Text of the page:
Watching through BtVS and Angel, it’s apparent that among the many well-considered and highly developed themes Joss Whedon is keen to explore, that of knowledge (and the human relationship to knowledge), is paramount.
From the least-educated character of Xander, and arguably Buffy, and possibly Gunn, to the most-highly educated: Professor Walsh, Fred (Winifred Burkle), and Giles, Whedon uses every character as an opportunity to contribute dialogue regarding the tenuous line one must walk in the pursuit of knowledge.
Before exploring individual instances where knowledge becomes a problem or a weapon (often, most readily used against the self), it is important to talk about the contrast Whedon proposes to one’s scholastic learning and pursuit of knowledge and that is: the matter of “heart.”
The character of Xander is often cited as the “heart” of the Scooby gang. In S4E21 “Primeval,” Xander becomes the heart of a spell that unites Giles, Buffy, Willow, and Xander. The “heart” is a role traditionally attributed to female characters in culture and movies. This concept opens a can of worms about Xander and his masculinity, and what that means in terms of both the show and Whedon’s message, i.e. What’s wrong with being the heart? What’s wrong with men donning traditionally “feminine” roles? Why are these roles perceived as weaker than? Why does Xander struggle in his role? etc.
Through the years, Xander never seeks to learn or develop skills, yet he continually protests about being the most vulnerable and unskilled member of the group. He does not learn martial arts, study lore or magic, or even train with Giles to learn basic defense and weapons skills. He subscribes to his own inferiority, never more than when Willow and Buffy head off to college while he (sulkily) takes a blue-collar track.
Additionally, we know Xander is a terrible student in school. His grades are often mocked by himself and he is continually cheered on by Willow to apply himself and study. Xander has no natural skill for school and never pushes himself to learn much of anything. The knowledge that Xander gains is based on his peer group; to be a Scooby, Xander must do research and log “field hours.” Thus, through his peer group, Xander’s education becomes one of emotion, which he sadly takes no pride in or ownership of. He is not proud to be the “heart”. He sees it as a unecessary role in the group, while Whedon presents it as vital. Often, Xander is the only glue keeping the team together, especially in later seasons. In many ways Xander’s battles occur emotionally, but that too is something he has little confidence in and does not relish.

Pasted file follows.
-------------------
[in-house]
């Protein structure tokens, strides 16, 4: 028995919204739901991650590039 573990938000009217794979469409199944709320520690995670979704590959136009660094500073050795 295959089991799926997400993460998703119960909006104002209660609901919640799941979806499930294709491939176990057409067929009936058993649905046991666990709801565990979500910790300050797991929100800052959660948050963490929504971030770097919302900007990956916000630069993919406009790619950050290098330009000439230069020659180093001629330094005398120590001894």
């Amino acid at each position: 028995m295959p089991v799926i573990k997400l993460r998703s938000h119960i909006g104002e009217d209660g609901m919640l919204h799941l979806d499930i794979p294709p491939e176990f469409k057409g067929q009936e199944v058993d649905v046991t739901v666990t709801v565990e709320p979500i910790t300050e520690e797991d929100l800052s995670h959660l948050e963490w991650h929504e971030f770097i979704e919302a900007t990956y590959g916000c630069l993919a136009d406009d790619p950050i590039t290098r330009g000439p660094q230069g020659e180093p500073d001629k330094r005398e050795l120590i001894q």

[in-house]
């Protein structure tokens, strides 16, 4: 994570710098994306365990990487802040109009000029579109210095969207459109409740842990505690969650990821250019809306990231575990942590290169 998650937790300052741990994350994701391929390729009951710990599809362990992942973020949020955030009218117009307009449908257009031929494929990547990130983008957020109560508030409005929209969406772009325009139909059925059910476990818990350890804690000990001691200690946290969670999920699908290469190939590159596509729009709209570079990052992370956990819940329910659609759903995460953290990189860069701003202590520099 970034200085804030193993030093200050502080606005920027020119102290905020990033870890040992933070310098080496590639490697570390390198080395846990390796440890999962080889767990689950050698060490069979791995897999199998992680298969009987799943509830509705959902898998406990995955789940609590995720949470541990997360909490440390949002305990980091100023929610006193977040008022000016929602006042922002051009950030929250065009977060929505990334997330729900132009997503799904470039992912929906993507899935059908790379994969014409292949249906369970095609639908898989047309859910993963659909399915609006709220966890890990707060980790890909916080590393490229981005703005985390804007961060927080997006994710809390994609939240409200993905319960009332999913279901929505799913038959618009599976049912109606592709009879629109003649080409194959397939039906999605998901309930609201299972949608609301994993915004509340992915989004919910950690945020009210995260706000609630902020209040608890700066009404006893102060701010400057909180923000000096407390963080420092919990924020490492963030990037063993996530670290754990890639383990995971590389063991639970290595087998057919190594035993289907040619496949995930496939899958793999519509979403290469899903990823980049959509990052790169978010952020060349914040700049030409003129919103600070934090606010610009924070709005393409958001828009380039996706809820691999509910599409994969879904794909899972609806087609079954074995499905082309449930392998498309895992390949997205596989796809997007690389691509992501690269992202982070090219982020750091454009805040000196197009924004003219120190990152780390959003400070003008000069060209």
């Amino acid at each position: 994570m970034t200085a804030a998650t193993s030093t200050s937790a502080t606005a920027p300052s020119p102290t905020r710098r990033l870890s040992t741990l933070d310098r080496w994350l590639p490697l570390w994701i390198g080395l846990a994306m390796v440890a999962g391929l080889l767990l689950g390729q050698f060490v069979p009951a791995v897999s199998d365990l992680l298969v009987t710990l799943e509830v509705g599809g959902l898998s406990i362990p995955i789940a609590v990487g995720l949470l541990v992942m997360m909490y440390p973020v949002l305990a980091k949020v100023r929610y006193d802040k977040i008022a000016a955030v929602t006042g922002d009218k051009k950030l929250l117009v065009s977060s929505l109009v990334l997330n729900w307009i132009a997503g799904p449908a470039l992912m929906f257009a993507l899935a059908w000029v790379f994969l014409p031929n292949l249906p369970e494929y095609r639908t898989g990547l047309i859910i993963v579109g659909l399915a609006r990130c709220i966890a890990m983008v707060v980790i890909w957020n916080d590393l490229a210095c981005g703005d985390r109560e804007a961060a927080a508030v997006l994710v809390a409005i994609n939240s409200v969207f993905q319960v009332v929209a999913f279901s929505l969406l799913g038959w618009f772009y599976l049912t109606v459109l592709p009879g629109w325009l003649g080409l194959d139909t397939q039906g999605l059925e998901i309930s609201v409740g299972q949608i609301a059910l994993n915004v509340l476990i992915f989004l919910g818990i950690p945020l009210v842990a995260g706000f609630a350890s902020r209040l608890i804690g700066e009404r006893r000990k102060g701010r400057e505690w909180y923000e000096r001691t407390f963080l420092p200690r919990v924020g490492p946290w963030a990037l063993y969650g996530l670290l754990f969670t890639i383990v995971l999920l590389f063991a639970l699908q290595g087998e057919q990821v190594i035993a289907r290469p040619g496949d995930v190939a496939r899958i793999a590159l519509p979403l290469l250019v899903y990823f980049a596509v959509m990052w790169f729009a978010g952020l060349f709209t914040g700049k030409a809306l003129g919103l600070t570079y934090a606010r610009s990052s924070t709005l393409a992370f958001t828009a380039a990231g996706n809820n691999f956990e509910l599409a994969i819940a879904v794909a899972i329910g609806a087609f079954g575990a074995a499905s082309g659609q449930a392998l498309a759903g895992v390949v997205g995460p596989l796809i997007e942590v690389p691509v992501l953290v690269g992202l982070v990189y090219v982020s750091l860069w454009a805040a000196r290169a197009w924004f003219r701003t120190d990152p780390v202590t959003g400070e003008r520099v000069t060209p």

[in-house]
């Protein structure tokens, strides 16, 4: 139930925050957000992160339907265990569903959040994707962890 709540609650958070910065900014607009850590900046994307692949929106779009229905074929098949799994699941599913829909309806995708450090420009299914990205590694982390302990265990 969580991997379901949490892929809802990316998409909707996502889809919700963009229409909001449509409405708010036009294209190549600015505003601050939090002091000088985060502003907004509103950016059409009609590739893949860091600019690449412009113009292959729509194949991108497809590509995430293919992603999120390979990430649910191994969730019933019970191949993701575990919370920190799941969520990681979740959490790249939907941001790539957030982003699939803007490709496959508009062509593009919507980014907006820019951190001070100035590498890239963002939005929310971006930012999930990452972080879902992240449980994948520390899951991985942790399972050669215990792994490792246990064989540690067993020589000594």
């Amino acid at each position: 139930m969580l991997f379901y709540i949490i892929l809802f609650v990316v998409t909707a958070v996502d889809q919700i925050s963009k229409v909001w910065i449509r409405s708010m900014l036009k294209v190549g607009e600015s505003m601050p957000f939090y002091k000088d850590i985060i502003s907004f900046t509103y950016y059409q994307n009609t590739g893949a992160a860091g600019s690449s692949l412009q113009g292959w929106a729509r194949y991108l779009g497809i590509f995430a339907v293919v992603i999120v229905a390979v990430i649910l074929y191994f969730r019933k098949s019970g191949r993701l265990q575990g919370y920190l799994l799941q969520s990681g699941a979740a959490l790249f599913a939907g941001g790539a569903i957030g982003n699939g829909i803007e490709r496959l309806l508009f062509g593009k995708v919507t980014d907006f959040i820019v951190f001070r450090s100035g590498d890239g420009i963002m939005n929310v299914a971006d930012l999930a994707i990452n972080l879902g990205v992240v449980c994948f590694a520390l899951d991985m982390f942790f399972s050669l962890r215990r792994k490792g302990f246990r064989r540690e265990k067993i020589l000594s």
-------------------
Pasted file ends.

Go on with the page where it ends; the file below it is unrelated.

On the other hand, Buffy has natural aptitude for school. Despite her continual struggles to balance her responsibilities, for Buffy, school always loses out to slaying and social life. Buffy’s grades are traditionally a mess, as is her participation and effort. It’s only when the gang get their SAT scores back that we become certain that Buffy has a natural penchant for learning and school. Willow (looking at Buffy’s SAT scores): “Buffy!” You kicked ass!”. We also know that Buffy gets accepted to some stellar schools such as Northwestern. Her SAT scores are good enough for highly respected colleges to look past her shoddy transcripts and problematic record of behavior.
But Buffy never challenges herself scholastically (until she enters college) and she never has to. She was able to dial it in the whole time, which is a surprise even to her. Once Buffy enters college, it becomes quickly apparent that slaying and school will no longer be a balance she can fudge enough to succeed. She tries well enough at first, but once her mother becomes ill and dies (admit it, you just flashed to the image of Joyce’s body on the couch. Ouch, every time), there is no way Buffy can juggle school any longer. She must become mother to herself and her sister, and slaying and the need for income both trump Buffy’s scholastics. In effect, life has happened to Buffy, spoiling her plans and illuminating that education is a gift to be valued, one that one often must make tremendous sacrifices to pursue.
Knowledge of Charles Gunn’s education is based highly on conjecture. In his own words, we know he is from “the streets,” where he runs a gang of young adults and teenagers that clean up vampires from their distressed neighborhoods of origin. Like all characters in Buffyverse, Gunn is a stereotype, one that often becomes uncomfortable because with him, the issue of stereotype and race is raised, but, that is the topic for another essay.
Gunn takes pride in his roots and often flaunts his street smarts and common sense which often manifest as jadedness based on years living in a virtual war zone. As viewers, we imagine that Gunn’s hardships in life regularly trumped the luxury of scholastics and school and his countenance, language, and bearing support this theory. He is regularly identified as the “muscle” of Angel Investigations, becoming a worthy fighter and brawler alongside Angel.
When Angel Investigations takes over the LA branch of the evil Wolfram and Hart Law Firm, Gunn almost immediately makes and takes a deal to have his brain supernaturally and surgically enhanced to gain comprehensive knowledge of the law and business (and Gilbert & Sullivan musicals). He becomes an uber-lawyer, an elite brain, but through unnatural means. For Gunn, it is literally a short-cut education at any cost, as the price of his unnatural knowledge ends up leading directly to the death of Fred.
While Gunn knows a price will be required for his gain (but not what that price is specifically), he does not hesitate for a moment, elucidating that those who have necessarily gone without education due to socio-economics, circumstance, and access will sometimes pay nearly any price to obtain it and have a chance to better themselves and their lot.
Next up… Part 2: The trouble with big brains…